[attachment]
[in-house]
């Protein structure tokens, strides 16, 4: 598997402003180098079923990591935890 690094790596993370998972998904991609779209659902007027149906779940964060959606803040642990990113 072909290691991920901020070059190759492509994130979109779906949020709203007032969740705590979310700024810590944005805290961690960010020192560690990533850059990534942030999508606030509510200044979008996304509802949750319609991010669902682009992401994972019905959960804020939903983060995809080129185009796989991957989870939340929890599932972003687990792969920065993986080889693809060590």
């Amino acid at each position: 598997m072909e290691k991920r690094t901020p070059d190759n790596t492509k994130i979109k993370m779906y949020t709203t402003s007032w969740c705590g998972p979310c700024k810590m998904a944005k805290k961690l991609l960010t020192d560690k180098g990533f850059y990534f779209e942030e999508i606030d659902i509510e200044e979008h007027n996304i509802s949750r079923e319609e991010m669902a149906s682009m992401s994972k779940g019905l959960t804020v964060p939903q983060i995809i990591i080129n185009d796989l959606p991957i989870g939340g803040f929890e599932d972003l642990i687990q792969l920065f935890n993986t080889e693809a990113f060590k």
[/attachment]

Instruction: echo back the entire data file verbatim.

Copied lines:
[in-house]
């Protein structure tokens, strides 16, 4: 598997402003180098079923990591935890 690094790596993370998972998904991609779209659902007027149906779940964060959606803040642990990113 072909290691991920901020070059190759492509994130979109779906949020709203007032969740705590979310700024810590944005805290961690960010020192560690990533850059990534942030999508606030509510200044979008996304509802949750319609991010669902682009992401994972019905959960804020939903983060995809080129185009796989991957989870939340929890599932972003687990792969920065993986080889693809060590």
């Amino acid at each position: 598997m072909e290691k991920r690094t901020p070059d190759n790596t492509k994130i979109k993370m779906y949020t709203t402003s007032w969740c705590g998972p979310c700024k810590m998904a944005k805290k961690l991609l960010t020192d560690k180098g990533f850059y990534f779209e942030e999508i606030d659902i509510e200044e979008h007027n996304i509802s949750r079923e319609e991010m669902a149906s682009m992401s994972k779940g019905l959960t804020v964060p939903q983060i995809i990591i080129n185009d796989l959606p991957i989870g939340g803040f929890e599932d972003l642990i687990q792969l920065f935890n993986t080889e693809a990113f060590k």